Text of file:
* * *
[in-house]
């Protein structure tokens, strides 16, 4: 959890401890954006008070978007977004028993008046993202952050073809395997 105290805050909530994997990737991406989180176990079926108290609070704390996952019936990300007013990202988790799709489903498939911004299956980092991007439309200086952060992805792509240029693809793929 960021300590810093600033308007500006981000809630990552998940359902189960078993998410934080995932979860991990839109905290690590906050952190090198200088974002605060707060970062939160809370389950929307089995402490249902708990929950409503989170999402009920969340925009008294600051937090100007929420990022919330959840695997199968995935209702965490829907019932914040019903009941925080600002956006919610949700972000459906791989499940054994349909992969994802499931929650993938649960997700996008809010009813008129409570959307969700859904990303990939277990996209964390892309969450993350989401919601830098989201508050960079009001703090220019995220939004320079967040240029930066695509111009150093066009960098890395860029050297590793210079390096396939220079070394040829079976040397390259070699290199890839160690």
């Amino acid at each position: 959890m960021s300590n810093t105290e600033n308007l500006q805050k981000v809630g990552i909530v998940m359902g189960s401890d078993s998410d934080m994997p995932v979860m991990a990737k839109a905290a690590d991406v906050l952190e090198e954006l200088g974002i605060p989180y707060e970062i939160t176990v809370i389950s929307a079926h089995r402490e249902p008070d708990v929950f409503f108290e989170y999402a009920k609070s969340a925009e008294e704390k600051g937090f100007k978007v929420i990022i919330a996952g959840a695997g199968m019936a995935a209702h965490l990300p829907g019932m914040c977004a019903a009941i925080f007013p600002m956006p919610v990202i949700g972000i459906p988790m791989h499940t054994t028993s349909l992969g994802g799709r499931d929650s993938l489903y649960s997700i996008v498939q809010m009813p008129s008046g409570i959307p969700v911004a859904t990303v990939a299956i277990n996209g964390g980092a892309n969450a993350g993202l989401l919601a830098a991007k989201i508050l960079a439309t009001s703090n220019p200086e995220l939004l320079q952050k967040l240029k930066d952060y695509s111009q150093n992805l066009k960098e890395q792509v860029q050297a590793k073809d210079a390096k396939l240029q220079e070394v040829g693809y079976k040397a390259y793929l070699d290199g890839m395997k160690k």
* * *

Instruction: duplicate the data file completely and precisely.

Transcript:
[in-house]
């Protein structure tokens, strides 16, 4: 959890401890954006008070978007977004028993008046993202952050073809395997 105290805050909530994997990737991406989180176990079926108290609070704390996952019936990300007013990202988790799709489903498939911004299956980092991007439309200086952060992805792509240029693809793929 960021300590810093600033308007500006981000809630990552998940359902189960078993998410934080995932979860991990839109905290690590906050952190090198200088974002605060707060970062939160809370389950929307089995402490249902708990929950409503989170999402009920969340925009008294600051937090100007929420990022919330959840695997199968995935209702965490829907019932914040019903009941925080600002956006919610949700972000459906791989499940054994349909992969994802499931929650993938649960997700996008809010009813008129409570959307969700859904990303990939277990996209964390892309969450993350989401919601830098989201508050960079009001703090220019995220939004320079967040240029930066695509111009150093066009960098890395860029050297590793210079390096396939220079070394040829079976040397390259070699290199890839160690």
């Amino acid at each position: 959890m960021s300590n810093t105290e600033n308007l500006q805050k981000v809630g990552i909530v998940m359902g189960s401890d078993s998410d934080m994997p995932v979860m991990a990737k839109a905290a690590d991406v906050l952190e090198e954006l200088g974002i605060p989180y707060e970062i939160t176990v809370i389950s929307a079926h089995r402490e249902p008070d708990v929950f409503f108290e989170y999402a009920k609070s969340a925009e008294e704390k600051g937090f100007k978007v929420i990022i919330a996952g959840a695997g199968m019936a995935a209702h965490l990300p829907g019932m914040c977004a019903a009941i925080f007013p600002m956006p919610v990202i949700g972000i459906p988790m791989h499940t054994t028993s349909l992969g994802g799709r499931d929650s993938l489903y649960s997700i996008v498939q809010m009813p008129s008046g409570i959307p969700v911004a859904t990303v990939a299956i277990n996209g964390g980092a892309n969450a993350g993202l989401l919601a830098a991007k989201i508050l960079a439309t009001s703090n220019p200086e995220l939004l320079q952050k967040l240029k930066d952060y695509s111009q150093n992805l066009k960098e890395q792509v860029q050297a590793k073809d210079a390096k396939l240029q220079e070394v040829g693809y079976k040397a390259y793929l070699d290199g890839m395997k160690k």